Something I’ve always liked in stories is seeing a character go from a state of weakness to become much more than anyone could have imagined.  This is something I see more often in female characters, but it’s usually done to demonstrate how much a character changes.I really good case of this is found in George RR Martin’s A Song of Ice and Fire books.  You know the TV show Game of Thrones?  That series.

My favorite character in those books and in the TV show is the last survivor of the deposed royal family, Daenerys Targaryen.  She’s just a teenager when she’s first introduced, a young woman being sold betrothed to a warlord so her brother can raise an army.  She’s regularly beaten by her brother and has become timid and often frightened.  Her interactions with the Dothraki show her more of the world, both in how hard things can be and in how much joy can be had.  And, even though she may lose nearly everything by the end of the first book, Daenerys discovers a determined will inside herself, something that compels her to try and take the Iron Throne for herself.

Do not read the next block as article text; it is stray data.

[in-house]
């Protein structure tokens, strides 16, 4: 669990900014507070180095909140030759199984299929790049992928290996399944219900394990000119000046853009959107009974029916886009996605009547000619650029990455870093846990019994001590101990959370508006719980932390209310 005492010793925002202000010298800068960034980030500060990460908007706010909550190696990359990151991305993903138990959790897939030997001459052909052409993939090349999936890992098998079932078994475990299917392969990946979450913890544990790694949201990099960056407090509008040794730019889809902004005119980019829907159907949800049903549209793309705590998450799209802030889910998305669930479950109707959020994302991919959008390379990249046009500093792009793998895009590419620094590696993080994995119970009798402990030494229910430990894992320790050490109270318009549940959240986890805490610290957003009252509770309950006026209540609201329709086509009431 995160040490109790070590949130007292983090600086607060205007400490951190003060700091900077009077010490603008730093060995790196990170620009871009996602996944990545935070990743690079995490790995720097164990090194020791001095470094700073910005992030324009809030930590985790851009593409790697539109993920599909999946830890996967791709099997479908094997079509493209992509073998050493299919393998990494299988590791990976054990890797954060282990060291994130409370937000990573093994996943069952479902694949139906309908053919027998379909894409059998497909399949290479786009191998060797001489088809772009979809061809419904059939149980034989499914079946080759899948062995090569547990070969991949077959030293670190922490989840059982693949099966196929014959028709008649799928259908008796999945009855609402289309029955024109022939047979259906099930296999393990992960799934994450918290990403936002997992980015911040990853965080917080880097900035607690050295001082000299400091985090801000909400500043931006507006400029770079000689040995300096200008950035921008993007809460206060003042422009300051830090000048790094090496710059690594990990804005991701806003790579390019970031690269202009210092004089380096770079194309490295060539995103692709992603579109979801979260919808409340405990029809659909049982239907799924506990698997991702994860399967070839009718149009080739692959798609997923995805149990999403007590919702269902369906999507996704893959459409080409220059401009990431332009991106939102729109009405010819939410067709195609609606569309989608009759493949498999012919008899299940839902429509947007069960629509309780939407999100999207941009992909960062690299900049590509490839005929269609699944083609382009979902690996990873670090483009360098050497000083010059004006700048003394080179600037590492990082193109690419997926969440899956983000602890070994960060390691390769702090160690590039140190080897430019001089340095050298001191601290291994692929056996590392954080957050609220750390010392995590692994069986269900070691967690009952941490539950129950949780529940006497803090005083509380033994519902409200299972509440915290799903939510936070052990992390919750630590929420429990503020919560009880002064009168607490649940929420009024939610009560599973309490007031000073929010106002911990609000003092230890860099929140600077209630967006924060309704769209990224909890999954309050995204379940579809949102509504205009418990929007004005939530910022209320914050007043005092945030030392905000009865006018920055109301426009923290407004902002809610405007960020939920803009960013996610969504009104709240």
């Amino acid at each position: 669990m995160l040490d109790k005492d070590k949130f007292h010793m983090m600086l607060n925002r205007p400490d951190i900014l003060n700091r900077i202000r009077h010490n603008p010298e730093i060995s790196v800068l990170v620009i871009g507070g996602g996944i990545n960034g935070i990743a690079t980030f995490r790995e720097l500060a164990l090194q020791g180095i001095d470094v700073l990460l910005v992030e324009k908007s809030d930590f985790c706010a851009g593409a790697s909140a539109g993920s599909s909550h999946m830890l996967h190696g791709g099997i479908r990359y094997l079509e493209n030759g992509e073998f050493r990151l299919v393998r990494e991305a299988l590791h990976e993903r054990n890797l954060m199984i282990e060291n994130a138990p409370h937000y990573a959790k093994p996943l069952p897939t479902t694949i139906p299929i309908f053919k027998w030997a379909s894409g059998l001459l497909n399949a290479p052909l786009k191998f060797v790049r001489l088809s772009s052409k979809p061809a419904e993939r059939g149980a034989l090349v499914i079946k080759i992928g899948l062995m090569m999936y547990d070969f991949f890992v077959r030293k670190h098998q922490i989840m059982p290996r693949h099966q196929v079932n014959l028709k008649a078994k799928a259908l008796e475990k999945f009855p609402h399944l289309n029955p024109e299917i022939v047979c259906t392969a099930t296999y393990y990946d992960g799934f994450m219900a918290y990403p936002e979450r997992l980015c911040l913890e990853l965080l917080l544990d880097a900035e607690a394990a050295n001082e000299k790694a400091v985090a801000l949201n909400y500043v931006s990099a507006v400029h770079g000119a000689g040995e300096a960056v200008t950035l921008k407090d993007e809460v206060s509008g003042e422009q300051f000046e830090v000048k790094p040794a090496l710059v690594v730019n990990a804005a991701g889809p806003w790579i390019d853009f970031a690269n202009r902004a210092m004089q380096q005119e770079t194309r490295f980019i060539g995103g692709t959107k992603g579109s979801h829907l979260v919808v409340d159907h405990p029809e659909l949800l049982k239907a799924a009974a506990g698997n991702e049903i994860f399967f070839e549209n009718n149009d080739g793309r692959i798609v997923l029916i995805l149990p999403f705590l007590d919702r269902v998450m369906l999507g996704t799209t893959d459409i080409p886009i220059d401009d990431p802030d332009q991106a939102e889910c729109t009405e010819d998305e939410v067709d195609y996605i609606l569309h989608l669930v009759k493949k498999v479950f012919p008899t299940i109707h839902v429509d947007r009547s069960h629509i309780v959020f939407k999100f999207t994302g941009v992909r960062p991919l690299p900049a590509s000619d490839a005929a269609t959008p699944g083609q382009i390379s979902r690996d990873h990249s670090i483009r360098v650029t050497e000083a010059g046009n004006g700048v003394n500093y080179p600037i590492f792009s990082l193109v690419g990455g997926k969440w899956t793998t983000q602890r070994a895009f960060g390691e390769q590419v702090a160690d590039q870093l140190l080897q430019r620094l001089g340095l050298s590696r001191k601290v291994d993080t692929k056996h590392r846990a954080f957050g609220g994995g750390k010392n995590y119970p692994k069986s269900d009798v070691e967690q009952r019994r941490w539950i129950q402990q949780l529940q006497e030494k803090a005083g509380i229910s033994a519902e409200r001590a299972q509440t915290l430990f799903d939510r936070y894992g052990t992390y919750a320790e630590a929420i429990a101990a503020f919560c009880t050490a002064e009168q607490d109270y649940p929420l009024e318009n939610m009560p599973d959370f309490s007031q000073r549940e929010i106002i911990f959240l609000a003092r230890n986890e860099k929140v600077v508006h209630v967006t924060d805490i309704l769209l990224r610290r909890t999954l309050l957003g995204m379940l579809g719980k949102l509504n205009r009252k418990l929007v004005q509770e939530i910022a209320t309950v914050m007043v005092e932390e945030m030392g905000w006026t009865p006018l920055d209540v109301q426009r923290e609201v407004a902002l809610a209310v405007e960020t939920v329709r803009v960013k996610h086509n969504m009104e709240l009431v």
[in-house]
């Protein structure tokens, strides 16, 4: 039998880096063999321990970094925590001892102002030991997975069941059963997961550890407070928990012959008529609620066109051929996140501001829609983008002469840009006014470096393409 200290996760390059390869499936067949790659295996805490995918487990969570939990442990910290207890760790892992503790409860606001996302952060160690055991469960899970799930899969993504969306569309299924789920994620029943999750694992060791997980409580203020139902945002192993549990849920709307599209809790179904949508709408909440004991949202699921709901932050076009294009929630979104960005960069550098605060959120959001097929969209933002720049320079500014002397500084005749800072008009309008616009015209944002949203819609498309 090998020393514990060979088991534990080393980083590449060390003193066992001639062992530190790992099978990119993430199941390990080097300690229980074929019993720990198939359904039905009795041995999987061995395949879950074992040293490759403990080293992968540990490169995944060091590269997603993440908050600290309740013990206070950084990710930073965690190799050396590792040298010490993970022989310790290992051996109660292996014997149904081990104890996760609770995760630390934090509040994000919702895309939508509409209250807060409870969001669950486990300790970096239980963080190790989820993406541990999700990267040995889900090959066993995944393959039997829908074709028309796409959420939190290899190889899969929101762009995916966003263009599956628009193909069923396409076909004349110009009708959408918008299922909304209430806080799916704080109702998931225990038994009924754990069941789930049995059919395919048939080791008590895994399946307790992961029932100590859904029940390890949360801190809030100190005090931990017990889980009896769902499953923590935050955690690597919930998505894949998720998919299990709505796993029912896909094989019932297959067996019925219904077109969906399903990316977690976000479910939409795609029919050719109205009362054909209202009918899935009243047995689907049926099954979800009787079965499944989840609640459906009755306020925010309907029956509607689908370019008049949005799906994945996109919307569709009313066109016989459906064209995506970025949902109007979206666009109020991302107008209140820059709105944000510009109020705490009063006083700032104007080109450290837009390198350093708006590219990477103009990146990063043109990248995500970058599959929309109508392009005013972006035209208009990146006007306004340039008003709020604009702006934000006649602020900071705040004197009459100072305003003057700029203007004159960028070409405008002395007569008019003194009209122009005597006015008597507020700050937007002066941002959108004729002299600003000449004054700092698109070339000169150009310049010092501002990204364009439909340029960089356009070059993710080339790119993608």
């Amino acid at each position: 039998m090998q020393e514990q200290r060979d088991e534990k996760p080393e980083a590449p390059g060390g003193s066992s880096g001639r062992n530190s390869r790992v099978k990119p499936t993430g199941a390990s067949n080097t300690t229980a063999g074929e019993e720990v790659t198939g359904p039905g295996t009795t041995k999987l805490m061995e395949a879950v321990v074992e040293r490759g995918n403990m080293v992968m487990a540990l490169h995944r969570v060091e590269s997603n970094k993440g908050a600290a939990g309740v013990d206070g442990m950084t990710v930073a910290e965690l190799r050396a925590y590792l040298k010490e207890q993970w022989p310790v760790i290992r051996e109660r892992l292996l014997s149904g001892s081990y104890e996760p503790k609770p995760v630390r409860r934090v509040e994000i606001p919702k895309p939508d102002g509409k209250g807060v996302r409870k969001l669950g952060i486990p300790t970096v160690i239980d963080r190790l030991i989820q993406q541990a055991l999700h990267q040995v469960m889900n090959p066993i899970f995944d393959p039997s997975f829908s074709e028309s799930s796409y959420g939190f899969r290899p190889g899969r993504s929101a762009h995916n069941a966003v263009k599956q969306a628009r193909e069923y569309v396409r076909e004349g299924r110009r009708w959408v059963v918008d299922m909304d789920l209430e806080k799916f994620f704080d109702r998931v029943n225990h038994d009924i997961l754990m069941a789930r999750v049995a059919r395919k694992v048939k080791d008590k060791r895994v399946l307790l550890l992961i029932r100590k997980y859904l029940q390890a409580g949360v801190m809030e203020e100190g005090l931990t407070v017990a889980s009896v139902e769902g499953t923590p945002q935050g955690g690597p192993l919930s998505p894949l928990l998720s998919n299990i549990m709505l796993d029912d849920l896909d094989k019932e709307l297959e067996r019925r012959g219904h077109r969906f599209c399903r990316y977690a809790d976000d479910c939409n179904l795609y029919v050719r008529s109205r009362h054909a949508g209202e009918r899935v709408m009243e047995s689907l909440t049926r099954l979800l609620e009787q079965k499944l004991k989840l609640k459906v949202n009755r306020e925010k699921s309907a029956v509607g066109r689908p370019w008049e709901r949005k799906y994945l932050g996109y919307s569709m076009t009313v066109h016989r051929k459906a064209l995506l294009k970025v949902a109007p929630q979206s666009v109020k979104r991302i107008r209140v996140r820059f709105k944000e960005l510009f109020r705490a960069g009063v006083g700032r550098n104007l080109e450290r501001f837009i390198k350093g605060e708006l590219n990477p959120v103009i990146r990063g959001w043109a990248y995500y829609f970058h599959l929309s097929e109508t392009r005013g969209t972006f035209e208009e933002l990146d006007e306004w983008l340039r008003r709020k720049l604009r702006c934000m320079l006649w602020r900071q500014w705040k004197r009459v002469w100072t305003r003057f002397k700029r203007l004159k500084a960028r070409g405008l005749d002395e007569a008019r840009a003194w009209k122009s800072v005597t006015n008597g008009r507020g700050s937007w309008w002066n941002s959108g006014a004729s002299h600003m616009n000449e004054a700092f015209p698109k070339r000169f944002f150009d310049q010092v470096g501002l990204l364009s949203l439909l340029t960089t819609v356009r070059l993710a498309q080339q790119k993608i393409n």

(I think this is what the end of the series is going to look like.)

At first, Dany just wants to go home, back to the island where she was born.  She was happy there, enough where she often asks her brother, “Why can’t we just go home?”  Honestly, she starts out a bit naive, but sweet.

By the time book two comes around, Khaleesi Daenerys I, Mother of Dragons, wants the Iron Throne, the seat of power to a kingdom that is hers by lineage, but she has never seen.  Her followers often have a fanatical devotion to her, which isn’t a surprise since there are three dragons in the world and she’s their mother.  She offers mercy, but gives harsh punishment to her enemies, even calling for agonizing torture to those who break her laws.

I think of this because I was editing a chapter of Mind & Machine where Kathryn Angel starts the chapter curious and trying to help her friend, Commander, feel better.  Halfway through the chapter, Kathryn starts tapping into her telepathy and sees just how much Commander still obsesses over her.  By the close of the chapter, Kathryn is giving orders and deciding the exact course of action.

My thought is, if I can make people latch on to my characters the way audiences latch on to George Martin’s characters, I’ll be doing something right.

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